Whittled down to its essence, appreciative leaders affirm the positive and goodness of the human spirit. It’s more a worldview and a way of being in the world than a particular leadership skill or attribute. The concept draws from the theory and practices of appreciative inquiry, a process of organizational change that emphasizes positive questions and collaborative inquiry as a source for enhanced performance and creating common purpose.
Book to Read
by Diana Whitney, et al (2010)
Quick Take from the Book
According to Whitney and her colleagues, there are five core strategies to appreciative leadership:
- Inquiry (asking positively powerful questions).
- Illumination (bringing out the best in people and situations).
- Inclusion (engaging with people to co-create the future).
- Inspiration (awakening the creative spirit in everyone).
- Integrity (making choices for the good of the whole).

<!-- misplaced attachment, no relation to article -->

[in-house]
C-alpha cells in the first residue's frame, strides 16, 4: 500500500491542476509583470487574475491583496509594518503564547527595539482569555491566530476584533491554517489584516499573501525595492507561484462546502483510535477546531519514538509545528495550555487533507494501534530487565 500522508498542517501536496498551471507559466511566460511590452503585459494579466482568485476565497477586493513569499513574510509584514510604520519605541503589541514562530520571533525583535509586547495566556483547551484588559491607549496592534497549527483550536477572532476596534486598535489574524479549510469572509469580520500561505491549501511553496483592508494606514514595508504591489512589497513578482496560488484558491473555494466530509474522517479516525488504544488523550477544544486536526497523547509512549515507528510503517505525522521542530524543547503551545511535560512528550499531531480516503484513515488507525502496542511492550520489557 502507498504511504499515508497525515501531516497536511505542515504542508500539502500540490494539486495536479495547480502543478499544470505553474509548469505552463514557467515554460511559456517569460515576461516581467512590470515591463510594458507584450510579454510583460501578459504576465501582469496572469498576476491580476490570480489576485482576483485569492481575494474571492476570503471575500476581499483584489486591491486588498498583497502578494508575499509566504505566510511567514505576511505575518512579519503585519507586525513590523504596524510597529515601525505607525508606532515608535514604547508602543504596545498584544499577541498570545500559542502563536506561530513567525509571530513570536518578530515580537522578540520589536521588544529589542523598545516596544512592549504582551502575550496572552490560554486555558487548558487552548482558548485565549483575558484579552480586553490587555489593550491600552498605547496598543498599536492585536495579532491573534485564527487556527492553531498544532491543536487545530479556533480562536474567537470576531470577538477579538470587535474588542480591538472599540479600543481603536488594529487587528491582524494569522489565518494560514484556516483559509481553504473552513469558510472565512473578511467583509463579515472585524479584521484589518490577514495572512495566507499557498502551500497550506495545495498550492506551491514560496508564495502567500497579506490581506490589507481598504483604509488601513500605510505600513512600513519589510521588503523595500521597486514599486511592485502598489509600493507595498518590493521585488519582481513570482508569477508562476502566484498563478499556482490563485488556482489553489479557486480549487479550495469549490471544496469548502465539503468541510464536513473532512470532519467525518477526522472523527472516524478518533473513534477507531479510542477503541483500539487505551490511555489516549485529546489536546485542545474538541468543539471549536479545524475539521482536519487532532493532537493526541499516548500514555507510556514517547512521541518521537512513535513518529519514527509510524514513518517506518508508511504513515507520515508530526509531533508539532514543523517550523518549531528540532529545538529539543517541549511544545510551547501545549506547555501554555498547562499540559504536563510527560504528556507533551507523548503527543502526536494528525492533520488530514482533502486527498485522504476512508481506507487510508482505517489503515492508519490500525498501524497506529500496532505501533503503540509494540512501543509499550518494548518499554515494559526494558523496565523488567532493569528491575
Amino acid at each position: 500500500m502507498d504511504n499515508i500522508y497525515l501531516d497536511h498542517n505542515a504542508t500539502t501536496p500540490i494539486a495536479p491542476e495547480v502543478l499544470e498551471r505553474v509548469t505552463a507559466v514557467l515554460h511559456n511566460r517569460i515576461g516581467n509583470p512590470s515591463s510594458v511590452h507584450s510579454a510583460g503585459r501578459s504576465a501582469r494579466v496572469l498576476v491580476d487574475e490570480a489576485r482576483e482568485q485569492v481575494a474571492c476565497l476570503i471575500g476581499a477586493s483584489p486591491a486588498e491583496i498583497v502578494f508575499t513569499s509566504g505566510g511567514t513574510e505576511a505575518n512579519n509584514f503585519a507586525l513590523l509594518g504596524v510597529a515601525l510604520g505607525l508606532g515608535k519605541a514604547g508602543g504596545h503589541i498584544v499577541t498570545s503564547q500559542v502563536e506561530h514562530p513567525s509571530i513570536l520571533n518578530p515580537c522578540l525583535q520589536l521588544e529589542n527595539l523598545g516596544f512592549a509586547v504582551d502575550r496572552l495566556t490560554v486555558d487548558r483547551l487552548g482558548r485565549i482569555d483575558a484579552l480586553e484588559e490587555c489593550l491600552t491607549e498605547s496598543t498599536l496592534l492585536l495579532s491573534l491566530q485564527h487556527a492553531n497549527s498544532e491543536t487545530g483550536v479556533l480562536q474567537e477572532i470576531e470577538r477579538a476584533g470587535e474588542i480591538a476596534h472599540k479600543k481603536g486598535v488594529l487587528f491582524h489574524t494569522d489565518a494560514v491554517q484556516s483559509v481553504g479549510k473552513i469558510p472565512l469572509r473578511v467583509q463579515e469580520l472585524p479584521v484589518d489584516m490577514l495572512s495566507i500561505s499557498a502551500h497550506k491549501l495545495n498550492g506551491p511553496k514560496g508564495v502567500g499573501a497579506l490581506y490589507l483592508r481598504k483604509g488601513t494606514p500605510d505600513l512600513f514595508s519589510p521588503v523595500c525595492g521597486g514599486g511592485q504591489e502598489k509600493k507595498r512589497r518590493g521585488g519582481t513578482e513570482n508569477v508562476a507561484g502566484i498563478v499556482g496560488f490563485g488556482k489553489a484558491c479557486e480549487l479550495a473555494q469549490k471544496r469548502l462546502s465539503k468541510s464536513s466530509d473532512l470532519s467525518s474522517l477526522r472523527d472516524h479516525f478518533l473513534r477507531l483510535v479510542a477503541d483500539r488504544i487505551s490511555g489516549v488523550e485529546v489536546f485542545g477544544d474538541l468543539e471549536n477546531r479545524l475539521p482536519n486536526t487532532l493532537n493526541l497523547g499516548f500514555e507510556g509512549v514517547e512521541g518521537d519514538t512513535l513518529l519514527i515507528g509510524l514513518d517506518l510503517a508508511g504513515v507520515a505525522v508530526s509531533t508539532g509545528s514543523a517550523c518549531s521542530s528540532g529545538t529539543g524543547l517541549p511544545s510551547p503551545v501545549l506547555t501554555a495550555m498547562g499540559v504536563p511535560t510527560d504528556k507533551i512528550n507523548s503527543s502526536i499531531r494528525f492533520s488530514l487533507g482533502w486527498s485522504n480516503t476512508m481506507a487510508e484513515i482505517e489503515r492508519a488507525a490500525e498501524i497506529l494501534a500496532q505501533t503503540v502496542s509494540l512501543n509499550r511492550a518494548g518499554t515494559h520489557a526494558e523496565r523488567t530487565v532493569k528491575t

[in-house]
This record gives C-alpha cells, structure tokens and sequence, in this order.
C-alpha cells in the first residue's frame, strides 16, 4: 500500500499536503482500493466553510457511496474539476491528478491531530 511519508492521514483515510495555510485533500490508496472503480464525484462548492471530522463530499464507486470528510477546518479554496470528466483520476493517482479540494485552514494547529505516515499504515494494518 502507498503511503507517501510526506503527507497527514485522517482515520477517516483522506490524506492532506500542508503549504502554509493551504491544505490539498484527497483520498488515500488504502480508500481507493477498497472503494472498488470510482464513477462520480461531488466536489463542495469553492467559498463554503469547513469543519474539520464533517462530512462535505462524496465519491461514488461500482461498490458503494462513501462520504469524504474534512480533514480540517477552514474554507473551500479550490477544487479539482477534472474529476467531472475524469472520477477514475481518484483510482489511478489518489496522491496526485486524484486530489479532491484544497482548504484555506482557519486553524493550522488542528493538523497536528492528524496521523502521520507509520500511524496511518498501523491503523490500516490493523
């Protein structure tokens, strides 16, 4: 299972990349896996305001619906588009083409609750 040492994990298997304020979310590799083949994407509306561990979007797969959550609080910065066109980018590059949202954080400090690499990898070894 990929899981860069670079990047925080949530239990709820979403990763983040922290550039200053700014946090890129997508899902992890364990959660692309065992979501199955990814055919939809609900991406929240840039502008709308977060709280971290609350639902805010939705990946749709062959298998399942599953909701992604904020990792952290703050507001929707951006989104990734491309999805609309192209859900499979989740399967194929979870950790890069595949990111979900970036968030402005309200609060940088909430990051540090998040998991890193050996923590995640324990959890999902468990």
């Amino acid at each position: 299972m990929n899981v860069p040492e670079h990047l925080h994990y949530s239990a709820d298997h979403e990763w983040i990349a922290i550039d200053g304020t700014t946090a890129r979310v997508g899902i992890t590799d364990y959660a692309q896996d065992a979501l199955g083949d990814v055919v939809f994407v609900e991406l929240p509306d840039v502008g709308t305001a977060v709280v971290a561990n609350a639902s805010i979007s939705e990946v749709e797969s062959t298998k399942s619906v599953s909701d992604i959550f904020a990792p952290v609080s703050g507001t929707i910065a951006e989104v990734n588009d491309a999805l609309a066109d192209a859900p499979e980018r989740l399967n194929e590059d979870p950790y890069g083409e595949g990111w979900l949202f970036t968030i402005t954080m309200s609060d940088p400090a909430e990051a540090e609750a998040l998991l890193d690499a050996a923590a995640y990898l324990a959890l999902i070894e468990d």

Quote of Note
"Appreciative Leadership assumes that each person has a positive core, an implicit source of goodness and positive potential awaiting discovery, recognition, and realization. Appreciative Leadership senses potential and turns it into positive power…Trusting that with few exceptions, each person has the capacity to make a meaningful contribution, appreciative leaders see it as their job to draw out and nurture potential and to ensure conditions for its success. In so doing, they turn human potential into positive power. " — p. 9